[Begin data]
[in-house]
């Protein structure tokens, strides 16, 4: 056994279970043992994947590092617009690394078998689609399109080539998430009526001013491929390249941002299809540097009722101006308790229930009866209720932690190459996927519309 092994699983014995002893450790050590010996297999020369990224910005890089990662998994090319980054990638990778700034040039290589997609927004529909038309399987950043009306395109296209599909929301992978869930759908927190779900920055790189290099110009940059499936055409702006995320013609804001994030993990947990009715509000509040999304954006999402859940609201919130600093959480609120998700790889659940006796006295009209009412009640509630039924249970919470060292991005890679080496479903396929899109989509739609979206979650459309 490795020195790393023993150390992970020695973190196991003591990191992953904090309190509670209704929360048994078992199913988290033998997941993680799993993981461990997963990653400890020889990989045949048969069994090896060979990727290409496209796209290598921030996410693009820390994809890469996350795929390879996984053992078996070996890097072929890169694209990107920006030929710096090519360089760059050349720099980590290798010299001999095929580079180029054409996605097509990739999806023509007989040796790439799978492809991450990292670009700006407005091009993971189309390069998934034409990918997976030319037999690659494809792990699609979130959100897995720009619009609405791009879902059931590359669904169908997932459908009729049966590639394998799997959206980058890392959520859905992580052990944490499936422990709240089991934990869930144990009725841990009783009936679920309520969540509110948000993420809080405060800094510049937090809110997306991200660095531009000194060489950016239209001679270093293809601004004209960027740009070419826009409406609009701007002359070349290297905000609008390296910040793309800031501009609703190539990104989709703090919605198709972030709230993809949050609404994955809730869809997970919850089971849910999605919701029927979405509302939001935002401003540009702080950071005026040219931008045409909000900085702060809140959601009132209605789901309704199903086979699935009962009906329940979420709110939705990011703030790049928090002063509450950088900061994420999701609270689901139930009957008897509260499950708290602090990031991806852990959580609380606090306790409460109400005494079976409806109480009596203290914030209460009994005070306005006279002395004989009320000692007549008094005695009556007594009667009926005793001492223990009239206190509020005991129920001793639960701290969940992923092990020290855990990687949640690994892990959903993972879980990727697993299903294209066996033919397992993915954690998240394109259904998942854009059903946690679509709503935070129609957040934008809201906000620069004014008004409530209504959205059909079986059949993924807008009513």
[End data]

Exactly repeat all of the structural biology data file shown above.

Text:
[in-house]
């Protein structure tokens, strides 16, 4: 056994279970043992994947590092617009690394078998689609399109080539998430009526001013491929390249941002299809540097009722101006308790229930009866209720932690190459996927519309 092994699983014995002893450790050590010996297999020369990224910005890089990662998994090319980054990638990778700034040039290589997609927004529909038309399987950043009306395109296209599909929301992978869930759908927190779900920055790189290099110009940059499936055409702006995320013609804001994030993990947990009715509000509040999304954006999402859940609201919130600093959480609120998700790889659940006796006295009209009412009640509630039924249970919470060292991005890679080496479903396929899109989509739609979206979650459309 490795020195790393023993150390992970020695973190196991003591990191992953904090309190509670209704929360048994078992199913988290033998997941993680799993993981461990997963990653400890020889990989045949048969069994090896060979990727290409496209796209290598921030996410693009820390994809890469996350795929390879996984053992078996070996890097072929890169694209990107920006030929710096090519360089760059050349720099980590290798010299001999095929580079180029054409996605097509990739999806023509007989040796790439799978492809991450990292670009700006407005091009993971189309390069998934034409990918997976030319037999690659494809792990699609979130959100897995720009619009609405791009879902059931590359669904169908997932459908009729049966590639394998799997959206980058890392959520859905992580052990944490499936422990709240089991934990869930144990009725841990009783009936679920309520969540509110948000993420809080405060800094510049937090809110997306991200660095531009000194060489950016239209001679270093293809601004004209960027740009070419826009409406609009701007002359070349290297905000609008390296910040793309800031501009609703190539990104989709703090919605198709972030709230993809949050609404994955809730869809997970919850089971849910999605919701029927979405509302939001935002401003540009702080950071005026040219931008045409909000900085702060809140959601009132209605789901309704199903086979699935009962009906329940979420709110939705990011703030790049928090002063509450950088900061994420999701609270689901139930009957008897509260499950708290602090990031991806852990959580609380606090306790409460109400005494079976409806109480009596203290914030209460009994005070306005006279002395004989009320000692007549008094005695009556007594009667009926005793001492223990009239206190509020005991129920001793639960701290969940992923092990020290855990990687949640690994892990959903993972879980990727697993299903294209066996033919397992993915954690998240394109259904998942854009059903946690679509709503935070129609957040934008809201906000620069004014008004409530209504959205059909079986059949993924807008009513």